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Negation: Using 'No' and Related Words

Double Negative Sometimes Required

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Changing a Spanish sentence to a negative can be as easy as placing no before the main verb. But Spanish is different than English in that Spanish can require the use of the double negative under some circumstances.

In Spanish, the most common negative word is no, which can be used as an adverb or adjective. As an adverb negating a sentence, it always comes immediately before the verb, unless the verb is preceded by an object, in which case it comes immediately before the object.

    No como. (I am not eating.) No quiere ir al centro. (She doesn't want to go downtown.) No lo quiero. (I don't want it.) ¿No te gusta la bicicleta? (Don't you like the bicycle?)
When no is used as an adjective, or as an adverb modifying an adjective or other adverb, it typically is the equivalent of the English "not" or of a prefix such as "non." In those cases, it comes immediately before the word it modifies. Note that while no is sometimes used to mean "not" in this way, this use isn't terribly common, and usually other words or sentence constructions are used.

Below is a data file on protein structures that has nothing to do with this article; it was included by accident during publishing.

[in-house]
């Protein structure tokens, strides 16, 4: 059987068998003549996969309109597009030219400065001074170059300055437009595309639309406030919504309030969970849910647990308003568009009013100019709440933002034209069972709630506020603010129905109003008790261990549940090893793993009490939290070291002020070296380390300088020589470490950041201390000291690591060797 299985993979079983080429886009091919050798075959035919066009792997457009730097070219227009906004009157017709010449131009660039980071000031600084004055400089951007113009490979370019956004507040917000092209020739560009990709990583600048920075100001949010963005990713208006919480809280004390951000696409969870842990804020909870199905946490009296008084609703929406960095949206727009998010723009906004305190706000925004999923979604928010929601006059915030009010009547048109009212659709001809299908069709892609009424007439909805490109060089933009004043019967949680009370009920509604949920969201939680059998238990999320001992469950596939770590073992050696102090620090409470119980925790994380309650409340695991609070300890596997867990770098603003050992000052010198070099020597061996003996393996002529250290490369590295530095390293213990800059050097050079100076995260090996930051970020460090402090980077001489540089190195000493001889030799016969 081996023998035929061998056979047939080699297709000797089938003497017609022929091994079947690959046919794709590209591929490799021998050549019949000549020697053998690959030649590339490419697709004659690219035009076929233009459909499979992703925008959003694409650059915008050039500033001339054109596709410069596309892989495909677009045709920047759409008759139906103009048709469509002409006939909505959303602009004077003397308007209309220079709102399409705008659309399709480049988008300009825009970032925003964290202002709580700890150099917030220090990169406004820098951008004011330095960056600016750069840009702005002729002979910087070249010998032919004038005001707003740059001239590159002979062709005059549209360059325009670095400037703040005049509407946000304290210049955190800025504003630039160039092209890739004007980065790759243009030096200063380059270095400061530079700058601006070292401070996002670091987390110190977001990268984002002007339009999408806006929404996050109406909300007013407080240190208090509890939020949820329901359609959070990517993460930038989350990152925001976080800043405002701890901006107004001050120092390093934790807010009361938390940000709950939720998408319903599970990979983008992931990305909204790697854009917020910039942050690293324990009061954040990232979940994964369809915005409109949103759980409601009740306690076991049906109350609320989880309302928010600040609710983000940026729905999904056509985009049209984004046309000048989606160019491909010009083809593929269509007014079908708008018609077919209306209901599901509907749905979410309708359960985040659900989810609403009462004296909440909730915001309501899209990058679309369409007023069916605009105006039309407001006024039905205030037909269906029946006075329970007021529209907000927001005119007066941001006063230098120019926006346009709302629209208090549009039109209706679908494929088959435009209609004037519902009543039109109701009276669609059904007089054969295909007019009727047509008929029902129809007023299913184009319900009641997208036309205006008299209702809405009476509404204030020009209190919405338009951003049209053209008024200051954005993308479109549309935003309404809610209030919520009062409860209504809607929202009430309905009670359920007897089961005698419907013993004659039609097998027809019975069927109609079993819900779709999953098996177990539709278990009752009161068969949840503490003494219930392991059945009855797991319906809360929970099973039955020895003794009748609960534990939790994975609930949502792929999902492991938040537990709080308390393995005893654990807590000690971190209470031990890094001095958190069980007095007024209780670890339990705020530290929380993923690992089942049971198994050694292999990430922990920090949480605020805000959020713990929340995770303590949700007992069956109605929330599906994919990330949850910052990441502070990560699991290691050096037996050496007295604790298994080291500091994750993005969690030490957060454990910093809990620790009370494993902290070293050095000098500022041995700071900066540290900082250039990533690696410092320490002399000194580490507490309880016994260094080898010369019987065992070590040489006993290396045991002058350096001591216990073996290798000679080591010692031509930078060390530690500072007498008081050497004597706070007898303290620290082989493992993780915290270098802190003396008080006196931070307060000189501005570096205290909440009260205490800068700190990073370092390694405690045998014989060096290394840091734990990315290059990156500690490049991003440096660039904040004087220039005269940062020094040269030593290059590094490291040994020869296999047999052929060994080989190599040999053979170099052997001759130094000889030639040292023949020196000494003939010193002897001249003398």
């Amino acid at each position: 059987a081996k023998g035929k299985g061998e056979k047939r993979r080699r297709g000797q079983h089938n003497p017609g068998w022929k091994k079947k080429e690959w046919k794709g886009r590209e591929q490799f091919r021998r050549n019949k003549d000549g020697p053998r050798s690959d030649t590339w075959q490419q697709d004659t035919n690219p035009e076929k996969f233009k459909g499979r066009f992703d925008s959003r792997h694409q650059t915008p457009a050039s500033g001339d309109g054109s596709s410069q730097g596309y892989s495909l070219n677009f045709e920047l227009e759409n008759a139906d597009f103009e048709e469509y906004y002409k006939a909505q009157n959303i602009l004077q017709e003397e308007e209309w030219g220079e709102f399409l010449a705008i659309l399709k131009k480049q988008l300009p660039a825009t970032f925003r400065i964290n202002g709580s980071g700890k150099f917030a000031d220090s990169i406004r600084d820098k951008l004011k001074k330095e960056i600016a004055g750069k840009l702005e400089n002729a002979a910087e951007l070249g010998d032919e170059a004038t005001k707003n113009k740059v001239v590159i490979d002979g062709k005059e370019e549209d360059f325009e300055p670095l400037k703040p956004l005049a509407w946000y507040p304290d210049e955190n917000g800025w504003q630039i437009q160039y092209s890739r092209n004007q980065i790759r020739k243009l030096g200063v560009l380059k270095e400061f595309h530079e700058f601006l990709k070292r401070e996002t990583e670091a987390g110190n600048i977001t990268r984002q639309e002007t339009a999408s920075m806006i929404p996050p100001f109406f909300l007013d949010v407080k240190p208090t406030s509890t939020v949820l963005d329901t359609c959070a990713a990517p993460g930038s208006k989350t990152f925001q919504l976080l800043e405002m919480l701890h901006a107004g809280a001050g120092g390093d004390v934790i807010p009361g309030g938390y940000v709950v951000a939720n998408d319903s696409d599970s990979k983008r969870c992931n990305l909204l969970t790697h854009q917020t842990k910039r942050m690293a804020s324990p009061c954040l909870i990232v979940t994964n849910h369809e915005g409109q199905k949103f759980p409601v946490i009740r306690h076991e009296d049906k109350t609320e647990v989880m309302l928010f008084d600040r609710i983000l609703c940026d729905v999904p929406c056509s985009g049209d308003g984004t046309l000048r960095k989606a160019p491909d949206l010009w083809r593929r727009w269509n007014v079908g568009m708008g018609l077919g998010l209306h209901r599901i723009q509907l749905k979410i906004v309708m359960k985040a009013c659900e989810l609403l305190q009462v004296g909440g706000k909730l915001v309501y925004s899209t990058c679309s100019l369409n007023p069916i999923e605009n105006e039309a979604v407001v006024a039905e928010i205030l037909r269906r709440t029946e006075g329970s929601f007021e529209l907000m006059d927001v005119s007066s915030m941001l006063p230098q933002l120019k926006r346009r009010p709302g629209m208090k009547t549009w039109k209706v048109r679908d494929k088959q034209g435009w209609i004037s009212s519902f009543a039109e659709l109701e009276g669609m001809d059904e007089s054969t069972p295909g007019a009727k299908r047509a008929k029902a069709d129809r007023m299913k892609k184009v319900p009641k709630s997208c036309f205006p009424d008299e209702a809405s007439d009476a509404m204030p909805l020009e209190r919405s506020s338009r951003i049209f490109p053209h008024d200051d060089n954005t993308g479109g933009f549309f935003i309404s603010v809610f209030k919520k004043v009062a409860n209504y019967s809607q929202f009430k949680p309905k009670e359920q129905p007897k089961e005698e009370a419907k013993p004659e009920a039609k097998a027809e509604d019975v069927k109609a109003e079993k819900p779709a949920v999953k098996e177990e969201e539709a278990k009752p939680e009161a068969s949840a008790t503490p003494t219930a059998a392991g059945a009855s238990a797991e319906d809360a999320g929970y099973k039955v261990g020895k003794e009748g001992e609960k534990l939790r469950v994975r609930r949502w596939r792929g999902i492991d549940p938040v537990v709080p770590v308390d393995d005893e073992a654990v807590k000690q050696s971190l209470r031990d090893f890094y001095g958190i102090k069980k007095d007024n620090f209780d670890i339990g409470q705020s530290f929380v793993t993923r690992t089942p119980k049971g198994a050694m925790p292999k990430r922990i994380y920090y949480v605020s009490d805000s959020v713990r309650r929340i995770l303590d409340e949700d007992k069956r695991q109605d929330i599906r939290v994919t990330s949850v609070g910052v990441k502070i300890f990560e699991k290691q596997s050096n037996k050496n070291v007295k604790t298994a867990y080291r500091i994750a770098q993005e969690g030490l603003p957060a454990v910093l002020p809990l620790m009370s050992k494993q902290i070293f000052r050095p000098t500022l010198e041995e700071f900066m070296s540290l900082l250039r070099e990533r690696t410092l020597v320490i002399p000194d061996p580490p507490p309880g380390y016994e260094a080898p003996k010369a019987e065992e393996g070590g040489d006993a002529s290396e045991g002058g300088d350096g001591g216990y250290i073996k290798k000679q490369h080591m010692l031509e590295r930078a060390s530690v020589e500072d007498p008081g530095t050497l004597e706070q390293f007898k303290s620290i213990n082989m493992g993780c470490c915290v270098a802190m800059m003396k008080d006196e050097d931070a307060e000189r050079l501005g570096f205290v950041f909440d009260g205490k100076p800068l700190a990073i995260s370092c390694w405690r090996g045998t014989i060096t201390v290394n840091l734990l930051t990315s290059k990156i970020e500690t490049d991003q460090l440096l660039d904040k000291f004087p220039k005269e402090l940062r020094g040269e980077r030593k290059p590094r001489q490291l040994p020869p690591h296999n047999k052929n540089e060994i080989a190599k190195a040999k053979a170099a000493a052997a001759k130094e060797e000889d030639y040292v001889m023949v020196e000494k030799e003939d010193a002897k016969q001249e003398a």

El senador está por la política de la no violencia. (The senator is for the policy of nonviolence.) Tiene dos computadoras no usadas. (He has two unused computers.) Mi hermano es poco inteligente. (My brother is unintelligent.) Ese doctor es sin principios. (That doctor is unprincipled.)
Spanish also has several negative words that are frequently used. They include nada (nothing), nadie (nobody, no one), ninguno (none), nunca (never), and jamás (never). Ninguno, depending on its usage, also comes in the forms ningún, ninguna, ningunos and ningunas, although the plural forms are seldom used.
    Nada vale tanto como el amor. (Nothing is worth as much as love.) Nadie quiere salir. (Nobody wants to leave.) Ninguna casa tiene más televisores que la mía. (No house has more televisions than mine.) Nunca bebemos la cerveza. (We never drink beer). Jamás te veo. (I never see you.)
One aspect of Spanish that may seem unusual to English speakers is the use of the double negative. If one of the negative words listed above (such as nada or nadie) is used after the verb, a negative (often no) also must be used before the verb. Such a usage is not considered redundant. When translating to English, you shouldn't translate both negatives as negatives.
    Nonada. (I don't know anything, or I know nothing.) No conozco a nadie. (I don't know anybody, or I know nobody.) A nadie le importa nada. (Nothing matters to anybody.)

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